The Spirit of the Beehive, a Spanish film by Victor Erice, is supposedly about the post-civil-war era of Spain in the 1940s. What metaphor and juxtaposition to this end the film did, I didn’t pick up on, not being much of a history scholar. To that end, I felt like I should apologize to the film, and to the filmmakers, for not “getting it”. I’m sure this has a very poignant and relevant message to tell native Spaniards, and it is mere unfortunate circumstance that I am not one, but here I am watching the film regardless. And you know what? I liked it, even without all the second layers of the onion being peeled back for me.
The film opts for a realistic look, with some very beautiful images drawn out of the landscapes and architecture used for the filming. A fleeting thought popped into my head that the images the film chooses to show us would truly be very beautiful if they’d had any sort of production value behind them, rather than just capturing what was there on camera, but I quickly disregarded this as a narrow-minded thought, as many are perfectly content to admire the beauty of the natural world rather than jazzed up imagery, and I can understand that. Still, the films images left me feeling lacking somehow, like not enough effort had been put into them, even though a good deal of effort had been. It was the story that left me hanging especially, though; while the main plot follows Ana and her fascination with Frankenstein, there’s a subplot involving the mother, who writes letters to a long-lost love and then burns them, and the father, who is apparently oblivious to the mother’s secret longings, and goes about his business tending to his beehives. The subplot didn’t seem to have a purpose to the film, other than presenting an implication toward the main plot that we can barely tell is there. The film probably wouldn’t have been as interesting without a subplot, so I can see how it was included; I just wish it had a little more relation to the main plot.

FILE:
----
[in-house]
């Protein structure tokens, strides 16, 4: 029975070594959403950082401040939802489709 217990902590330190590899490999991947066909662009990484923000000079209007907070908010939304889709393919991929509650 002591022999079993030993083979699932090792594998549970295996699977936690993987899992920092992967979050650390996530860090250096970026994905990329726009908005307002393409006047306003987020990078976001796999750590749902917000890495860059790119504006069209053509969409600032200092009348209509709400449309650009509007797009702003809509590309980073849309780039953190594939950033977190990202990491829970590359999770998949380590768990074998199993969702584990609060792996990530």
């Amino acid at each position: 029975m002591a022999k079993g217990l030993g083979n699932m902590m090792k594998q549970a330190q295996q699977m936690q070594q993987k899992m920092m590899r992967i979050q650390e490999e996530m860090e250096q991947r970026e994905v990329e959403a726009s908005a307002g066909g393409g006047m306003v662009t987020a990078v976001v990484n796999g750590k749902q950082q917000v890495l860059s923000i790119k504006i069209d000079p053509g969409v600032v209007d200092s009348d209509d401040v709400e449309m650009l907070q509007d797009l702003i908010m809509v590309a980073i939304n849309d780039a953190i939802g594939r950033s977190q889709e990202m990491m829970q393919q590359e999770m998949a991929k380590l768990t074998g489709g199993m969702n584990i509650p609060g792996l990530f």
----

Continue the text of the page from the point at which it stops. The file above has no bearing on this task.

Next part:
This is a nice looking film, with a nice looking plot, and a nice way of going about telling it. It was quaint, in a charming way, and for what the film was worth, I did end up liking it. Unfortunately (and you knew that was coming), I was a little lost as to why I should be seeing this film. Maybe what it had to say about its time period in Spanish history makes it notable; maybe the cinematography was supposed to be especially memorable (and indeed, it was my favorite part of the film); or maybe it was just a fine film that many haven’t seen because it’s foreign. Whatever the reason, it went over my head; I liked the experience of the film, but was simply lost on why it was a must see, and so well regarded by the global cinematic community. The book’s excerpt about this one did little to clear my confusion, extolling the virtues of the aesthetic and the mood and the deliberate waffling of the film that’s all for avoiding being identified as presenting one facet or the other, but doing nothing to explain why these aspects should be so memorable. All I can say is, even though I still couldn’t figure out its intent or its purpose in the world, I still liked the film, so a good portion of you will probably end up liking the film as well.
Arbitrary Rating: 7/10